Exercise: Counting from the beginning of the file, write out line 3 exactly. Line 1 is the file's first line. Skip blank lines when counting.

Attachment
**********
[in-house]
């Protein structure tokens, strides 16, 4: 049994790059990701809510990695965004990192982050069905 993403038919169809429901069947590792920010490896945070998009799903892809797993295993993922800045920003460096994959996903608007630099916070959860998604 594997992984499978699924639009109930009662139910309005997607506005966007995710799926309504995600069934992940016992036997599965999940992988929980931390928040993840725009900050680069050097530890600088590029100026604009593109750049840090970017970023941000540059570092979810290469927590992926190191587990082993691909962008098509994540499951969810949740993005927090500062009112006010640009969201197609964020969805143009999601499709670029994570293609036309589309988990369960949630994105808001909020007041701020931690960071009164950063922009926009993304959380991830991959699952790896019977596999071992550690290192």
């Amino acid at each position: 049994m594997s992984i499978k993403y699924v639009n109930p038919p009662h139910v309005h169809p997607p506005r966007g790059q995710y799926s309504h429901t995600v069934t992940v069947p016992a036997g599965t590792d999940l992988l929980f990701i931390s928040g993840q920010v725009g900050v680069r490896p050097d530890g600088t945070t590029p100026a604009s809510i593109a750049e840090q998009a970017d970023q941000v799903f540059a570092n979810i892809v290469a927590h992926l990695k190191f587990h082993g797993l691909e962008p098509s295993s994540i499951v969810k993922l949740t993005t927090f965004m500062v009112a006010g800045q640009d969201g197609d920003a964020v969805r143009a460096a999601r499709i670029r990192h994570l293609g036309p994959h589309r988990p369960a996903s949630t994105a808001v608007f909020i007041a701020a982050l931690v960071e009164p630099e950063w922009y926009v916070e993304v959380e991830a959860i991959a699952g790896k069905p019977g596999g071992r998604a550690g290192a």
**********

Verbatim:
């Amino acid at each position: 049994m594997s992984i499978k993403y699924v639009n109930p038919p009662h139910v309005h169809p997607p506005r966007g790059q995710y799926s309504h429901t995600v069934t992940v069947p016992a036997g599965t590792d999940l992988l929980f990701i931390s928040g993840q920010v725009g900050v680069r490896p050097d530890g600088t945070t590029p100026a604009s809510i593109a750049e840090q998009a970017d970023q941000v799903f540059a570092n979810i892809v290469a927590h992926l990695k190191f587990h082993g797993l691909e962008p098509s295993s994540i499951v969810k993922l949740t993005t927090f965004m500062v009112a006010g800045q640009d969201g197609d920003a964020v969805r143009a460096a999601r499709i670029r990192h994570l293609g036309p994959h589309r988990p369960a996903s949630t994105a808001v608007f909020i007041a701020a982050l931690v960071e009164p630099e950063w922009y926009v916070e993304v959380e991830a959860i991959a699952g790896k069905p019977g596999g071992r998604a550690g290192a």